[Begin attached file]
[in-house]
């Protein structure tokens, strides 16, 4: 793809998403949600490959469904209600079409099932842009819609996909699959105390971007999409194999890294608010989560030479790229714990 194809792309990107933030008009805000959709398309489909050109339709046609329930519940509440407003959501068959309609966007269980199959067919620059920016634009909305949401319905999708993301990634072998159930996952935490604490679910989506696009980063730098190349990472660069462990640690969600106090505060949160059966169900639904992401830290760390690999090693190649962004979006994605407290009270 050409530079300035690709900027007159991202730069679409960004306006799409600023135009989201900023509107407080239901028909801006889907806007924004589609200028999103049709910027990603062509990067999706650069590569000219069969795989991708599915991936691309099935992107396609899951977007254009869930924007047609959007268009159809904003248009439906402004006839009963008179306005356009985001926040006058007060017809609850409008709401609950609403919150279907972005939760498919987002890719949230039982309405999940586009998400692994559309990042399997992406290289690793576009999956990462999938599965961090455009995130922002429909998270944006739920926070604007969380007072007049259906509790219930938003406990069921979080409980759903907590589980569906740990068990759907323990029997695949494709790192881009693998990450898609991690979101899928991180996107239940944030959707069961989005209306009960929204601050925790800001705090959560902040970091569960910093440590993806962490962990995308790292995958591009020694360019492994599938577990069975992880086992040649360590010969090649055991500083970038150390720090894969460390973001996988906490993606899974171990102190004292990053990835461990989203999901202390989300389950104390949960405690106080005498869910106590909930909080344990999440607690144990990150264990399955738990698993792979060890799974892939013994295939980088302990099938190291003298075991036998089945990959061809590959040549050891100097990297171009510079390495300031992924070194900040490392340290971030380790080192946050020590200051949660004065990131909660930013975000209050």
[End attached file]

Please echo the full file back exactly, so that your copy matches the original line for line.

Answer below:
[in-house]
């Protein structure tokens, strides 16, 4: 793809998403949600490959469904209600079409099932842009819609996909699959105390971007999409194999890294608010989560030479790229714990 194809792309990107933030008009805000959709398309489909050109339709046609329930519940509440407003959501068959309609966007269980199959067919620059920016634009909305949401319905999708993301990634072998159930996952935490604490679910989506696009980063730098190349990472660069462990640690969600106090505060949160059966169900639904992401830290760390690999090693190649962004979006994605407290009270 050409530079300035690709900027007159991202730069679409960004306006799409600023135009989201900023509107407080239901028909801006889907806007924004589609200028999103049709910027990603062509990067999706650069590569000219069969795989991708599915991936691309099935992107396609899951977007254009869930924007047609959007268009159809904003248009439906402004006839009963008179306005356009985001926040006058007060017809609850409008709401609950609403919150279907972005939760498919987002890719949230039982309405999940586009998400692994559309990042399997992406290289690793576009999956990462999938599965961090455009995130922002429909998270944006739920926070604007969380007072007049259906509790219930938003406990069921979080409980759903907590589980569906740990068990759907323990029997695949494709790192881009693998990450898609991690979101899928991180996107239940944030959707069961989005209306009960929204601050925790800001705090959560902040970091569960910093440590993806962490962990995308790292995958591009020694360019492994599938577990069975992880086992040649360590010969090649055991500083970038150390720090894969460390973001996988906490993606899974171990102190004292990053990835461990989203999901202390989300389950104390949960405690106080005498869910106590909930909080344990999440607690144990990150264990399955738990698993792979060890799974892939013994295939980088302990099938190291003298075991036998089945990959061809590959040549050891100097990297171009510079390495300031992924070194900040490392340290971030380790080192946050020590200051949660004065990131909660930013975000209050």